It is a question of time before deepfake technology becomes widely available. And widely used for cybercrime.

Some of those scams have been completely recorded and you can find them on YouTube.

In one case, hackers used similar technology to deepfake the voices of Chief executive officers and sent voicemail messages to executives. They succeeded in effecting a transfer of a mind-boggling $243,000.

In still another case, three men were arrested in Israel for swindling a businessman out of $8 million by impersonating the French foreign minister.

Experts already are warning against other possible applications of deepfake videos for frauds to generate funds. One scenario, for example, is extortion. Hackers could threaten the release of a video containing content that may be damaging to a person’s or business’ reputation. Such content could range from straight-out pornography to the CEO of a business endorsing racist views.

As experiences have shown, that may be disastrous. For businesses, even the regular type of ‘fake news’ might have catastrophic impacts on industry relationships, and even their stock market values.

“Those kinds of things can put a company out of business through reputation damage,” Chris Kennedy of the AI cyber-security platform AttackIQ said in a recent interview with Forbes. “We’re hitting the tipping point in which technology is taking advantage of the biggest human weakness, we’re over-trusting.”

How to Defend Yourself against Deepfake Video Phishing

Today, having a higher cybersecurity standard is more important than in the past. With on the web life proliferating during the COVID-19 crisis, scams and phishing attacks have flourished aswell.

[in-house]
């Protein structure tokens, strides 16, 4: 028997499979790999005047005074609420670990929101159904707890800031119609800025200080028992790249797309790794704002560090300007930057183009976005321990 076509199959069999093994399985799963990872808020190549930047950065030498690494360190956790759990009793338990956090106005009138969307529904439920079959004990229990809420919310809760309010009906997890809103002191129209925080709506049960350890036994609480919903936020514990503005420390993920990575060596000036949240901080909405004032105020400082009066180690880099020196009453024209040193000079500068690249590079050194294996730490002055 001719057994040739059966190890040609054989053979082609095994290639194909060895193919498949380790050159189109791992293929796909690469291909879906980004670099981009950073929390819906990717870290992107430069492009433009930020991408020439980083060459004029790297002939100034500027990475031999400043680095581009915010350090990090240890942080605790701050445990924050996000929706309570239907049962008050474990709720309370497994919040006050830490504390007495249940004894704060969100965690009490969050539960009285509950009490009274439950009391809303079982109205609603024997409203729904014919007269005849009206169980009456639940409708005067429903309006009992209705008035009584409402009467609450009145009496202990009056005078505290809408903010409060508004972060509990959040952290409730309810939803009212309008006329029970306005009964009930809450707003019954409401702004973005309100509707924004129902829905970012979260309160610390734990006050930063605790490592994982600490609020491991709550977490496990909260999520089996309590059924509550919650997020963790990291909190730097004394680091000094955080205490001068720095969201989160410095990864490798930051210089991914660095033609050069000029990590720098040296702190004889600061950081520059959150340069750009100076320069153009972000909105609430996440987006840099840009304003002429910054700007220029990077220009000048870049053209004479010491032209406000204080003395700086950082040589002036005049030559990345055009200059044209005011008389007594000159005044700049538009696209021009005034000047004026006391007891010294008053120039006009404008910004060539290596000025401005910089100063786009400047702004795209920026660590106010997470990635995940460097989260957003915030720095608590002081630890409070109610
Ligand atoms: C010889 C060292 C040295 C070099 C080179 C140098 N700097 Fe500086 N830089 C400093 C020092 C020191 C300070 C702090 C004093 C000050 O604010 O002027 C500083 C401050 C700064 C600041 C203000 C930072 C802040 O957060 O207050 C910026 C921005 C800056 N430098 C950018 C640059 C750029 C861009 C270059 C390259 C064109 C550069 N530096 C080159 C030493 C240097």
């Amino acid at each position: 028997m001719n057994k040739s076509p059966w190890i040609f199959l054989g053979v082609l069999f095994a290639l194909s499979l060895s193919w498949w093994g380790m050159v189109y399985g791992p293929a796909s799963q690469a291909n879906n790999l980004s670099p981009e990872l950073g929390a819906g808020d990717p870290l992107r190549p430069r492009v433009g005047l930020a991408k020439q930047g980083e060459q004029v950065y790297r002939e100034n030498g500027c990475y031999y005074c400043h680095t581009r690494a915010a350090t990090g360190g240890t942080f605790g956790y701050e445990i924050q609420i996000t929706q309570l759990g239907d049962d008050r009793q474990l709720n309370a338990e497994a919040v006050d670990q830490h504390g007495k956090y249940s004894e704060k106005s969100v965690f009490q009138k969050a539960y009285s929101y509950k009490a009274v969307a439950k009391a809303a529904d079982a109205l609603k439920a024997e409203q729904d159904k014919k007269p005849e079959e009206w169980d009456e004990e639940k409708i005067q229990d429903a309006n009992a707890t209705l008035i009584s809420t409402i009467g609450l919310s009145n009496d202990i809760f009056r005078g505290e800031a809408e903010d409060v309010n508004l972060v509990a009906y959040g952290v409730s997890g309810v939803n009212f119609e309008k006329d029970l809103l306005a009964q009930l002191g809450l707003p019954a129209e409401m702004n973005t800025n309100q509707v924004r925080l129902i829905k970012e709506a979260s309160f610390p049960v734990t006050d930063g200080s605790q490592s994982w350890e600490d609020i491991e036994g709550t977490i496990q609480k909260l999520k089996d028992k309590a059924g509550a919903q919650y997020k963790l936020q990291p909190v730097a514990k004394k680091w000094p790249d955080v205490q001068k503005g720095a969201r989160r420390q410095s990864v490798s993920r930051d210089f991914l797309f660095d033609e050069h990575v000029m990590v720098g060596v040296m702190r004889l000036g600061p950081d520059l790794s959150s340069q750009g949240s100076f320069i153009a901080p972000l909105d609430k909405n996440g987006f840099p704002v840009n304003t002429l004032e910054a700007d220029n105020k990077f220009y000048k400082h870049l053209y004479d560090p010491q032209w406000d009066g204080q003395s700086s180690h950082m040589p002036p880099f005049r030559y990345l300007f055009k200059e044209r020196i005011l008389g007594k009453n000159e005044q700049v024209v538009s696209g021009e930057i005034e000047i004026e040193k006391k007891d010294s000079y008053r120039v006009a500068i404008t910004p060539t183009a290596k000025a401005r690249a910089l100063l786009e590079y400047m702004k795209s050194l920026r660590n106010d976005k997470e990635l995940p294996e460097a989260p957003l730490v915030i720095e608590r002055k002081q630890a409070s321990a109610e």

The good news regarding phishing videos is that the technology, as of 2020, is still relatively new, and the case numbers relatively low. That means that individuals and companies have time and energy to prepare, and disseminate information to ward against such attacks.

Know the essential defense moves

As a most basic kind of defense, careful attention is advised in the event that you receive an unsolicited video call, particularly from some body famous or in a position of authority. Never trusting caller IDs, hanging up instantly, and perhaps not sharing any information on such calls is important.

 

If you receive video messages that could be authentic, nevertheless, you are uncertain about it, you should use software to find out if that which you are facing is a deep fake. For example, businesses such as Deeptrace offers computer software with the capability to recognize AI-generated video content.

Apart from that, some low-tech solutions to force away video phishing are having agreed-upon code words when communicating about painful and sensitive information via video messaging, using a 2nd communication channel to confirm information, or asking security questions that your interlocutor can only answer if they are the real thing.

Basically, pretend you’re in an old James Bond film. ‘In London, April’s a Spring month’ and all that.

Final Thoughts

Using AI to morph into somebody else and extract sensitive information may still sound futuristic. But it’s only a question of time until video phishing hits the main-stream.

As technology advances and artificial intelligence and machine learning applications to copy the face area and voice of people become widely available, how many deepfake scams is set to undergo the roof.

[Source: This article was published in digitalmarketnews.com By Kanheya Singh - Uploaded by the Association Member: Issac Avila]